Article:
What global steel production has looked like over the last 50 years

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January 25th, 2022

Steel is the foundation of our buildings, vehicles, and industries, with 1,864 million metric tons of crude steel produced in 2020, according to the World Steel Association.

 

By

Writer, Visual Capitalist


 

  • Steel is the foundation of our buildings, vehicles, and industries, with 1,864 million metric tons of crude steel produced in 2020.
  • Global steel production has more than tripled over the past 50 years, despite nations like the U.S. and Russia scaling down their domestic production.
  • Steel’s true strength lies in its infinite recyclability with no loss of quality and it being 1,000x stronger.

 

Figure 1: Steel production has tripled in the last 50 years.

Steel production has tripled in the last 50 years

 

Visualizing 50 years of global steel production

 

From the bronze age to the iron age, metals have defined eras of human history. If our current era had to be defined similarly, it would undoubtedly be known as the steel age.

 

Steel is the foundation of our buildings, vehicles, and industries, with its rates of production and consumption often seen as markers for a nation’s development. Today, it is the world’s most commonly used metal and most recycled material, with 1,864 million metric tons of crude steel produced in 2020.

 

This infographic uses data from the World Steel Association to visualize 50 years of crude steel production, showcasing our world’s unrelenting creation of this essential material.

 

The state of steel production

 

Global steel production has more than tripled over the past 50 years, despite nations like the U.S. and Russia scaling down their domestic production and relying more on imports. Meanwhile, China and India have consistently grown their production to become the top two steel-producing nations.

 

Figure 2: The world’s current top crude steel-producing nations by 2020 production

The world’s current top crude steel producing nations by 2020 production

 

Despite its current dominance, China could be preparing to scale back domestic steel production to curb overproduction risks and ensure it can reach carbon neutrality by 2060.

 

As iron ore and steel prices have skyrocketed in the last year, U.S. demand could soon lessen depending on the Biden administration’s actions. A potential infrastructure bill would bring investment into America’s steel mills to build supply for the future, and any walkbalk on the Trump administration’s 2018 tariffs on imported steel could further soften supply constraints.

 

Steel’s secret: Infinite recyclability

 

Made up primarily of iron ore, steel is an alloy which also contains less than 2% carbon and 1% manganese and other trace elements. While the defining difference might seem small, steel can be 1,000x stronger than iron.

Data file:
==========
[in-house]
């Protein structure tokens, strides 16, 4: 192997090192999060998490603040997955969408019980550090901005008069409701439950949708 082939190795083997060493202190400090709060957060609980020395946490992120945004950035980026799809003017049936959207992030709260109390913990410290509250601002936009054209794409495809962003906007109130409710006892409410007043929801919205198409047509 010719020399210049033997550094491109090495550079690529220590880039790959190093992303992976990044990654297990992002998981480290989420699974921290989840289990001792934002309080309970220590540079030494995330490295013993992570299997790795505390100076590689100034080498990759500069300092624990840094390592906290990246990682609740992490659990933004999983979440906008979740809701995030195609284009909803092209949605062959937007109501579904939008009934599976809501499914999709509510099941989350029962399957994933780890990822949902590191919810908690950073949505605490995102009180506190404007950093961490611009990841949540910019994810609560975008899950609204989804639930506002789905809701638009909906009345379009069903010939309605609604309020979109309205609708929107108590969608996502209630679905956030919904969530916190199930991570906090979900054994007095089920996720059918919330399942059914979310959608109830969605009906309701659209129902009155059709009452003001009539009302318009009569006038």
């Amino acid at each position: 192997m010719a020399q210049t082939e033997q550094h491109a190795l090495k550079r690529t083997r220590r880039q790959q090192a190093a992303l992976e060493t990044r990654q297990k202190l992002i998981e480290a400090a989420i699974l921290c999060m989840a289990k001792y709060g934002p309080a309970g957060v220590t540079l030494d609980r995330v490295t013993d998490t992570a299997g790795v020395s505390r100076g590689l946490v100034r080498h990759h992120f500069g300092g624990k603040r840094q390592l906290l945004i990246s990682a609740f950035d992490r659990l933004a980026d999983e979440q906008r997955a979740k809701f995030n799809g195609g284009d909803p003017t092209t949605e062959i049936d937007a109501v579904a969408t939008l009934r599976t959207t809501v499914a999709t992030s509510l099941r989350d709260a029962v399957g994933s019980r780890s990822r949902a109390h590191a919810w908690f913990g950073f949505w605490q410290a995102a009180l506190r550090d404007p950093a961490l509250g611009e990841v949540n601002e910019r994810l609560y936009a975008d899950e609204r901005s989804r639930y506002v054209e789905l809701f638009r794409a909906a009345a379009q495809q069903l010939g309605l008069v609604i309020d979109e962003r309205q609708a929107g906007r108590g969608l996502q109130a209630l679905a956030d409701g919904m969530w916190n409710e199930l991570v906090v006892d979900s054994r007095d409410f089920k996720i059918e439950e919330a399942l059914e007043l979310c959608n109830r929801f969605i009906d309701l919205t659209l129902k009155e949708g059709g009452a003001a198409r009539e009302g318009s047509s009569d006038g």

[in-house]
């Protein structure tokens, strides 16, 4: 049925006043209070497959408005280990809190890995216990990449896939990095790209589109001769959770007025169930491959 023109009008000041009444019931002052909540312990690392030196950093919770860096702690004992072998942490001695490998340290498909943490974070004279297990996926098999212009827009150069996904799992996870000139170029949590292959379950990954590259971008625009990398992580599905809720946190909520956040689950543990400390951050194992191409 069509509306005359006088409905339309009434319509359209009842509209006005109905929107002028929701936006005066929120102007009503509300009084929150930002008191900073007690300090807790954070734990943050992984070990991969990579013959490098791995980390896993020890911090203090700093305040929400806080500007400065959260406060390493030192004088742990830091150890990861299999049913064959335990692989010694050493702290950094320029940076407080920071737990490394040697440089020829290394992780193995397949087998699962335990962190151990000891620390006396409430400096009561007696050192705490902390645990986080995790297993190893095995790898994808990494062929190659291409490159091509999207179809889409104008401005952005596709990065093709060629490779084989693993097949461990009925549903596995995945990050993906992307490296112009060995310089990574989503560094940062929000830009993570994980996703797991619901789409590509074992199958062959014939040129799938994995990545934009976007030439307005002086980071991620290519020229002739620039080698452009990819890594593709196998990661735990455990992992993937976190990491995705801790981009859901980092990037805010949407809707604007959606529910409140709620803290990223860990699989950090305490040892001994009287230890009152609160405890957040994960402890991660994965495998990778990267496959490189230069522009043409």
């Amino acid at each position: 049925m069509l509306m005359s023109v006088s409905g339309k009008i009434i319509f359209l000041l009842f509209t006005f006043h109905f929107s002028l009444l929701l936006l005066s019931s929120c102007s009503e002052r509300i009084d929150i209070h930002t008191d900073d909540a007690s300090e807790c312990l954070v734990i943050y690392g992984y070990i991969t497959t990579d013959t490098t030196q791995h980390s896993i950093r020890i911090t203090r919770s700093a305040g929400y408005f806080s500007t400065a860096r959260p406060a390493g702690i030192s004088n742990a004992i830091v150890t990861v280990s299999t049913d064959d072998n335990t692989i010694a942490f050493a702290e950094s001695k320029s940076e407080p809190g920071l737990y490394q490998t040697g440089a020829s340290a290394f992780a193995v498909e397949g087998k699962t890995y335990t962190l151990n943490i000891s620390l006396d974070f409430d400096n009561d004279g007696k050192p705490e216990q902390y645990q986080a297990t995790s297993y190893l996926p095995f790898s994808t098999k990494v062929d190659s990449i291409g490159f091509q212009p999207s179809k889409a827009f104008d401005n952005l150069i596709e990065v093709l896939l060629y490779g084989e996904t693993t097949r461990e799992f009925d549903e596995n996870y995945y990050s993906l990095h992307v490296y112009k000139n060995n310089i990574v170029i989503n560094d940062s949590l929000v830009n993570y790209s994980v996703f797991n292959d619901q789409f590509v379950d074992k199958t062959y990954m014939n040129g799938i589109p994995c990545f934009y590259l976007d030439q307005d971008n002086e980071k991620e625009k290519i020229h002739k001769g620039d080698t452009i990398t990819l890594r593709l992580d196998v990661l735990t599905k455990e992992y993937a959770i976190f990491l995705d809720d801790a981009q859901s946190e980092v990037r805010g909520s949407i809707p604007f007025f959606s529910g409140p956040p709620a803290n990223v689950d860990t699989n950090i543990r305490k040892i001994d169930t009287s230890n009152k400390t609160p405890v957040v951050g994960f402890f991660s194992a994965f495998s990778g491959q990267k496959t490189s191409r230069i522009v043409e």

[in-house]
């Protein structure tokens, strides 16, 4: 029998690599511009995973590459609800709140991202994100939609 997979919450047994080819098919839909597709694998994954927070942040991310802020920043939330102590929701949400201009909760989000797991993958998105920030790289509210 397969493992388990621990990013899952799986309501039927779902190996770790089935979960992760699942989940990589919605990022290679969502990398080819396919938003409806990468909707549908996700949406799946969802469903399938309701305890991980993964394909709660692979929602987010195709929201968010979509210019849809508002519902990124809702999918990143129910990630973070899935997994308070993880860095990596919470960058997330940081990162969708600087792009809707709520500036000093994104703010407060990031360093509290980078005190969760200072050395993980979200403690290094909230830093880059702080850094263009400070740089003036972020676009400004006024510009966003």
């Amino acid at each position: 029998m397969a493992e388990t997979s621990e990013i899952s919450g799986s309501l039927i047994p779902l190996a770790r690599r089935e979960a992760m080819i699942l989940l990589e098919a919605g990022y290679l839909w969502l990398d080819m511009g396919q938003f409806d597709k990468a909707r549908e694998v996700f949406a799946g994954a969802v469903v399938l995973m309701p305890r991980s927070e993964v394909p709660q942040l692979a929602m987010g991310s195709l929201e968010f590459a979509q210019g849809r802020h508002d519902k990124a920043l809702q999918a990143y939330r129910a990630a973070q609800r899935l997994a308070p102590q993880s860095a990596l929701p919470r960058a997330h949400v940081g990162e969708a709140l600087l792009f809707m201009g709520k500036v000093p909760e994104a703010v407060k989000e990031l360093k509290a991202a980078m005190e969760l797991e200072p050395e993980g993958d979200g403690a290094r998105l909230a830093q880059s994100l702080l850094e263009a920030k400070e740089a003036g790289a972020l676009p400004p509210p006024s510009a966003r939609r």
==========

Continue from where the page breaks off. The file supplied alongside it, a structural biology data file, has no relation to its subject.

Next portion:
However, steel’s true strength lies in its infinite recyclability with no loss of quality. No matter the grade or application, steel can always be recycled, with new steel products containing 30% recycled steel on average.

 

The alloy’s magnetic properties make it easy to recover from waste streams, and nearly 100% of the steel industry’s co-products can be used in other manufacturing or electricity generation.

 

It’s fitting then that steel makes up essential parts of various sustainable energy technologies:

 

  • The average wind turbine is made of 80% steel on average (140 metric tons).
  • Steel is used in the base, pumps, tanks, and heat exchangers of solar power installations.
  • Electrical steel is at the heart of the generators and motors of electric and hybrid vehicles.

 

The steel industry’s future sustainability

 

Considering the crucial role steel plays in just about every industry, it’s no wonder that prices are surging to record highs. However, steel producers are thinking about long-term sustainability, and are working to make fossil-fuel-free steel a reality by completely removing coal from the metallurgical process.

 

While the industry has already cut down the average energy intensity per metric ton produced from 50 gigajoules to 20 gigajoules since the 1960s, steel-producing giants like ArcelorMittal are going further and laying out their plans for carbon-neutral steel production by 2050.

 

Steel consumption and demand is only set to continue rising as the world’s economy gradually reopens, especially as Rio Tinto’s new development of atomized steel powder could bring about the next evolution in 3D printing.

 

As the industry continues to innovate in both sustainability and usability, steel will continue to be a vital material across industries that we can infinitely recycle and rely on.

 

This article was originally published by World Economic Forum in collaboration with Visual Capitalist, on June 08, 2021, and has been republished in accordance with the Creative Commons Attribution-NonCommercial-NoDerivatives 4.0 International Public License. You can read the original article here. The views expressed in this article are those of the author alone and not of the WorldRef.

 


 

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